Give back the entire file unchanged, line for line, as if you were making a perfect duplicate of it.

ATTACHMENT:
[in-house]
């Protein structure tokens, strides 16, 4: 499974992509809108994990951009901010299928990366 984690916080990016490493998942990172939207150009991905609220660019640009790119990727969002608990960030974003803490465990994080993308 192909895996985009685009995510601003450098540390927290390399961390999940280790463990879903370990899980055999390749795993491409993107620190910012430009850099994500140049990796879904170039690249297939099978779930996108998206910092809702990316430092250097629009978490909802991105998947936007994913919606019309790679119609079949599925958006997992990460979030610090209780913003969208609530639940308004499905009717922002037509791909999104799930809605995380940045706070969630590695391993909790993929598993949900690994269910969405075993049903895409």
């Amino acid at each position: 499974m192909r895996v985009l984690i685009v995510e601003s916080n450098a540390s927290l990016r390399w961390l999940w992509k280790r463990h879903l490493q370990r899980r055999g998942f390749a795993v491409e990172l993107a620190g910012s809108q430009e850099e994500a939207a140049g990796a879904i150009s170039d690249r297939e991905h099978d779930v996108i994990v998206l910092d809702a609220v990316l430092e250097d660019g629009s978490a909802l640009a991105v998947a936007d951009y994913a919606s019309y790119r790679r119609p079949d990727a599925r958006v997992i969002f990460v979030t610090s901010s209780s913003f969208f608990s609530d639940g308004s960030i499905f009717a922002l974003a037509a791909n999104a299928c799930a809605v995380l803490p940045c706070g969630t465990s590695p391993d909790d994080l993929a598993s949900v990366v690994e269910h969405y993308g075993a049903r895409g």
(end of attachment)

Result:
[in-house]
């Protein structure tokens, strides 16, 4: 499974992509809108994990951009901010299928990366 984690916080990016490493998942990172939207150009991905609220660019640009790119990727969002608990960030974003803490465990994080993308 192909895996985009685009995510601003450098540390927290390399961390999940280790463990879903370990899980055999390749795993491409993107620190910012430009850099994500140049990796879904170039690249297939099978779930996108998206910092809702990316430092250097629009978490909802991105998947936007994913919606019309790679119609079949599925958006997992990460979030610090209780913003969208609530639940308004499905009717922002037509791909999104799930809605995380940045706070969630590695391993909790993929598993949900690994269910969405075993049903895409």
């Amino acid at each position: 499974m192909r895996v985009l984690i685009v995510e601003s916080n450098a540390s927290l990016r390399w961390l999940w992509k280790r463990h879903l490493q370990r899980r055999g998942f390749a795993v491409e990172l993107a620190g910012s809108q430009e850099e994500a939207a140049g990796a879904i150009s170039d690249r297939e991905h099978d779930v996108i994990v998206l910092d809702a609220v990316l430092e250097d660019g629009s978490a909802l640009a991105v998947a936007d951009y994913a919606s019309y790119r790679r119609p079949d990727a599925r958006v997992i969002f990460v979030t610090s901010s209780s913003f969208f608990s609530d639940g308004s960030i499905f009717a922002l974003a037509a791909n999104a299928c799930a809605v995380l803490p940045c706070g969630t465990s590695p391993d909790d994080l993929a598993s949900v990366v690994e269910h969405y993308g075993a049903r895409g």